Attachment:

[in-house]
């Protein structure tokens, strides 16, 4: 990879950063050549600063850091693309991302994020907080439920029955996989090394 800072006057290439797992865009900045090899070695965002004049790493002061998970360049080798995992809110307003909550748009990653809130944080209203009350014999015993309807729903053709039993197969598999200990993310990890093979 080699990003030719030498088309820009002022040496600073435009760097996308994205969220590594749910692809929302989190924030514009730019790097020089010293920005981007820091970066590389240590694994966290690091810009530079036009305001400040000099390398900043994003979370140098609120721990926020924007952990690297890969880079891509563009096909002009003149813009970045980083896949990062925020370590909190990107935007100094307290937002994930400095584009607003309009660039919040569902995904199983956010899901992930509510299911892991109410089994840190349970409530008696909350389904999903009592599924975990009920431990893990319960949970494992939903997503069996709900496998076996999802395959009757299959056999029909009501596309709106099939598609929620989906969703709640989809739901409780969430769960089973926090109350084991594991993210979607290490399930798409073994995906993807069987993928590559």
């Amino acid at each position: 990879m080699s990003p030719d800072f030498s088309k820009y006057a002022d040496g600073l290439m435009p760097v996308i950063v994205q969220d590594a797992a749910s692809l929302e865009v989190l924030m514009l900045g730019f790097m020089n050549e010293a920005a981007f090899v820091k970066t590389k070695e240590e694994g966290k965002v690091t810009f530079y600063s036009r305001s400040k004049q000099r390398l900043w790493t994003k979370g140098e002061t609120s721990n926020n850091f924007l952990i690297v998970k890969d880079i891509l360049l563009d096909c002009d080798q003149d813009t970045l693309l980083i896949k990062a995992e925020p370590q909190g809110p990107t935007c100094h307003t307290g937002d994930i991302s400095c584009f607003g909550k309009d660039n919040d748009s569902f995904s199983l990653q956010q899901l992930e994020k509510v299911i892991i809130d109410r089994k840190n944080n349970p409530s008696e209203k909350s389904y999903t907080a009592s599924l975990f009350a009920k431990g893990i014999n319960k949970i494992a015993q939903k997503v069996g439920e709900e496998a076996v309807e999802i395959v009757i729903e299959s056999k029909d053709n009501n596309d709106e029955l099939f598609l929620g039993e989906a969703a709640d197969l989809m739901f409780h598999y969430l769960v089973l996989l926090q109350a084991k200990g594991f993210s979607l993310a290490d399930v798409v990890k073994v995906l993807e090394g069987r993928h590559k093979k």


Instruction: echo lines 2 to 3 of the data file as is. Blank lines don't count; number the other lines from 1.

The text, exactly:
């Protein structure tokens, strides 16, 4: 990879950063050549600063850091693309991302994020907080439920029955996989090394 800072006057290439797992865009900045090899070695965002004049790493002061998970360049080798995992809110307003909550748009990653809130944080209203009350014999015993309807729903053709039993197969598999200990993310990890093979 080699990003030719030498088309820009002022040496600073435009760097996308994205969220590594749910692809929302989190924030514009730019790097020089010293920005981007820091970066590389240590694994966290690091810009530079036009305001400040000099390398900043994003979370140098609120721990926020924007952990690297890969880079891509563009096909002009003149813009970045980083896949990062925020370590909190990107935007100094307290937002994930400095584009607003309009660039919040569902995904199983956010899901992930509510299911892991109410089994840190349970409530008696909350389904999903009592599924975990009920431990893990319960949970494992939903997503069996709900496998076996999802395959009757299959056999029909009501596309709106099939598609929620989906969703709640989809739901409780969430769960089973926090109350084991594991993210979607290490399930798409073994995906993807069987993928590559």
């Amino acid at each position: 990879m080699s990003p030719d800072f030498s088309k820009y006057a002022d040496g600073l290439m435009p760097v996308i950063v994205q969220d590594a797992a749910s692809l929302e865009v989190l924030m514009l900045g730019f790097m020089n050549e010293a920005a981007f090899v820091k970066t590389k070695e240590e694994g966290k965002v690091t810009f530079y600063s036009r305001s400040k004049q000099r390398l900043w790493t994003k979370g140098e002061t609120s721990n926020n850091f924007l952990i690297v998970k890969d880079i891509l360049l563009d096909c002009d080798q003149d813009t970045l693309l980083i896949k990062a995992e925020p370590q909190g809110p990107t935007c100094h307003t307290g937002d994930i991302s400095c584009f607003g909550k309009d660039n919040d748009s569902f995904s199983l990653q956010q899901l992930e994020k509510v299911i892991i809130d109410r089994k840190n944080n349970p409530s008696e209203k909350s389904y999903t907080a009592s599924l975990f009350a009920k431990g893990i014999n319960k949970i494992a015993q939903k997503v069996g439920e709900e496998a076996v309807e999802i395959v009757i729903e299959s056999k029909d053709n009501n596309d709106e029955l099939f598609l929620g039993e989906a969703a709640d197969l989809m739901f409780h598999y969430l769960v089973l996989l926090q109350a084991k200990g594991f993210s979607l993310a290490d399930v798409v990890k073994v995906l993807e090394g069987r993928h590559k093979k």